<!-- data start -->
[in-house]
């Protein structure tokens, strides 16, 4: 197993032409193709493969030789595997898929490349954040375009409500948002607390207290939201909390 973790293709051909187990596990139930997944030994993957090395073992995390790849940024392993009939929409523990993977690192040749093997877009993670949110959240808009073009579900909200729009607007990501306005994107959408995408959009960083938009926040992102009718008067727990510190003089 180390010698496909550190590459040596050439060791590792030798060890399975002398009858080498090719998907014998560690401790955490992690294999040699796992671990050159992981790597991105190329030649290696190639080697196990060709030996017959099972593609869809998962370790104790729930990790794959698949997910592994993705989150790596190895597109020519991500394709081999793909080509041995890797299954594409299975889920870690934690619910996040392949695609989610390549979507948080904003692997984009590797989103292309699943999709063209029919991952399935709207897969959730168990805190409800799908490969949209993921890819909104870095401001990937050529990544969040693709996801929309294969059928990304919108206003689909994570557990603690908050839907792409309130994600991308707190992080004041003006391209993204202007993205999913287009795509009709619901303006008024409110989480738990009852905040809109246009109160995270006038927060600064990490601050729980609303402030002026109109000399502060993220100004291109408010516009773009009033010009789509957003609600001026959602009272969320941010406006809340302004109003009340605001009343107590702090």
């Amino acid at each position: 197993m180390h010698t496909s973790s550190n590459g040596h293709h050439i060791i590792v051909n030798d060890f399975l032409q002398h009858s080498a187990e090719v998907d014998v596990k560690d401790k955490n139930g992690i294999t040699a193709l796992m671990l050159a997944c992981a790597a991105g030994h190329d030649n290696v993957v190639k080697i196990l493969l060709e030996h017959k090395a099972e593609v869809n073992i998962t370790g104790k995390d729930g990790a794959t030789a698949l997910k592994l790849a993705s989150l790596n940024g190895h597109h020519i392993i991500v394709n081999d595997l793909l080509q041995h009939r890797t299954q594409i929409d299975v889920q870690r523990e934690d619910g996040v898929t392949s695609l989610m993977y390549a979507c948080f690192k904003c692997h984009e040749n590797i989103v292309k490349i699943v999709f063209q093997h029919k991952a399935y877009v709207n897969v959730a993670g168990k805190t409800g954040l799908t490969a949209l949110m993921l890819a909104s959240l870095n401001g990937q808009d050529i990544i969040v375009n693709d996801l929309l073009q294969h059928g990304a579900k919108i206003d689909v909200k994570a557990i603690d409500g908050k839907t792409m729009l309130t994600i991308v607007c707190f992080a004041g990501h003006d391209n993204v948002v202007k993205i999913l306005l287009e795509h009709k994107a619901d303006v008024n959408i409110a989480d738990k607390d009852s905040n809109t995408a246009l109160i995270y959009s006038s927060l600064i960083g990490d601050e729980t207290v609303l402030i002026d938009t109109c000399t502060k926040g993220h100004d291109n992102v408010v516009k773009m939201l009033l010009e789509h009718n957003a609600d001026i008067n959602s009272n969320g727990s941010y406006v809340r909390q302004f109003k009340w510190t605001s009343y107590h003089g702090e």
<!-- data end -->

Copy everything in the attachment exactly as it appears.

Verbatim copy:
[in-house]
């Protein structure tokens, strides 16, 4: 197993032409193709493969030789595997898929490349954040375009409500948002607390207290939201909390 973790293709051909187990596990139930997944030994993957090395073992995390790849940024392993009939929409523990993977690192040749093997877009993670949110959240808009073009579900909200729009607007990501306005994107959408995408959009960083938009926040992102009718008067727990510190003089 180390010698496909550190590459040596050439060791590792030798060890399975002398009858080498090719998907014998560690401790955490992690294999040699796992671990050159992981790597991105190329030649290696190639080697196990060709030996017959099972593609869809998962370790104790729930990790794959698949997910592994993705989150790596190895597109020519991500394709081999793909080509041995890797299954594409299975889920870690934690619910996040392949695609989610390549979507948080904003692997984009590797989103292309699943999709063209029919991952399935709207897969959730168990805190409800799908490969949209993921890819909104870095401001990937050529990544969040693709996801929309294969059928990304919108206003689909994570557990603690908050839907792409309130994600991308707190992080004041003006391209993204202007993205999913287009795509009709619901303006008024409110989480738990009852905040809109246009109160995270006038927060600064990490601050729980609303402030002026109109000399502060993220100004291109408010516009773009009033010009789509957003609600001026959602009272969320941010406006809340302004109003009340605001009343107590702090």
């Amino acid at each position: 197993m180390h010698t496909s973790s550190n590459g040596h293709h050439i060791i590792v051909n030798d060890f399975l032409q002398h009858s080498a187990e090719v998907d014998v596990k560690d401790k955490n139930g992690i294999t040699a193709l796992m671990l050159a997944c992981a790597a991105g030994h190329d030649n290696v993957v190639k080697i196990l493969l060709e030996h017959k090395a099972e593609v869809n073992i998962t370790g104790k995390d729930g990790a794959t030789a698949l997910k592994l790849a993705s989150l790596n940024g190895h597109h020519i392993i991500v394709n081999d595997l793909l080509q041995h009939r890797t299954q594409i929409d299975v889920q870690r523990e934690d619910g996040v898929t392949s695609l989610m993977y390549a979507c948080f690192k904003c692997h984009e040749n590797i989103v292309k490349i699943v999709f063209q093997h029919k991952a399935y877009v709207n897969v959730a993670g168990k805190t409800g954040l799908t490969a949209l949110m993921l890819a909104s959240l870095n401001g990937q808009d050529i990544i969040v375009n693709d996801l929309l073009q294969h059928g990304a579900k919108i206003d689909v909200k994570a557990i603690d409500g908050k839907t792409m729009l309130t994600i991308v607007c707190f992080a004041g990501h003006d391209n993204v948002v202007k993205i999913l306005l287009e795509h009709k994107a619901d303006v008024n959408i409110a989480d738990k607390d009852s905040n809109t995408a246009l109160i995270y959009s006038s927060l600064i960083g990490d601050e729980t207290v609303l402030i002026d938009t109109c000399t502060k926040g993220h100004d291109n992102v408010v516009k773009m939201l009033l010009e789509h009718n957003a609600d001026i008067n959602s009272n969320g727990s941010y406006v809340r909390q302004f109003k009340w510190t605001s009343y107590h003089g702090e």